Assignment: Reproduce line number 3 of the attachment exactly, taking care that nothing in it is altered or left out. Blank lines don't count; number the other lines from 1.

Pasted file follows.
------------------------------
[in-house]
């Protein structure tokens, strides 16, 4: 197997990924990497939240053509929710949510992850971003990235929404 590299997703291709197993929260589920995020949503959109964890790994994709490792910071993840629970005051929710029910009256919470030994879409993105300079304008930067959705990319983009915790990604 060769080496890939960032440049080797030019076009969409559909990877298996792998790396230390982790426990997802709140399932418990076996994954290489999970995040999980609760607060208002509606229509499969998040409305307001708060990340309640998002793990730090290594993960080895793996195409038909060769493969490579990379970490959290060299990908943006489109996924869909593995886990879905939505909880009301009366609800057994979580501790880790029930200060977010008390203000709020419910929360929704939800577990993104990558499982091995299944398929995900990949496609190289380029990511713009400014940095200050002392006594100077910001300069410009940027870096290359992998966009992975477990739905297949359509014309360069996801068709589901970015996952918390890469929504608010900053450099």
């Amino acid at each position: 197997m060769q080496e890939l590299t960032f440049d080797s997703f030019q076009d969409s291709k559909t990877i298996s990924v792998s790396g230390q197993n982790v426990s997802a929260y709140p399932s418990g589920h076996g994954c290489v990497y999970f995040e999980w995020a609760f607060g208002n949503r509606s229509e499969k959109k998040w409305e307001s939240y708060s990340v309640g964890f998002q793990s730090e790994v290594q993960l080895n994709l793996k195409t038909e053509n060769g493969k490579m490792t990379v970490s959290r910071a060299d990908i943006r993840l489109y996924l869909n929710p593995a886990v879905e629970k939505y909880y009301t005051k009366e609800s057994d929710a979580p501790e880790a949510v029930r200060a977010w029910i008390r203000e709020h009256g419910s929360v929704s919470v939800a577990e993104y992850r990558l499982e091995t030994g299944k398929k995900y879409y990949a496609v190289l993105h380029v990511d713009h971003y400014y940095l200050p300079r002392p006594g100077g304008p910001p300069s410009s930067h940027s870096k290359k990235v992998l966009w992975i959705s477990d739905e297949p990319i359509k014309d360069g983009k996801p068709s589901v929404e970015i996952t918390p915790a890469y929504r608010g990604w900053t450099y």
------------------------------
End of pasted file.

């Amino acid at each position: 197997m060769q080496e890939l590299t960032f440049d080797s997703f030019q076009d969409s291709k559909t990877i298996s990924v792998s790396g230390q197993n982790v426990s997802a929260y709140p399932s418990g589920h076996g994954c290489v990497y999970f995040e999980w995020a609760f607060g208002n949503r509606s229509e499969k959109k998040w409305e307001s939240y708060s990340v309640g964890f998002q793990s730090e790994v290594q993960l080895n994709l793996k195409t038909e053509n060769g493969k490579m490792t990379v970490s959290r910071a060299d990908i943006r993840l489109y996924l869909n929710p593995a886990v879905e629970k939505y909880y009301t005051k009366e609800s057994d929710a979580p501790e880790a949510v029930r200060a977010w029910i008390r203000e709020h009256g419910s929360v929704s919470v939800a577990e993104y992850r990558l499982e091995t030994g299944k398929k995900y879409y990949a496609v190289l993105h380029v990511d713009h971003y400014y940095l200050p300079r002392p006594g100077g304008p910001p300069s410009s930067h940027s870096k290359k990235v992998l966009w992975i959705s477990d739905e297949p990319i359509k014309d360069g983009k996801p068709s589901v929404e970015i996952t918390p915790a890469y929504r608010g990604w900053t450099y």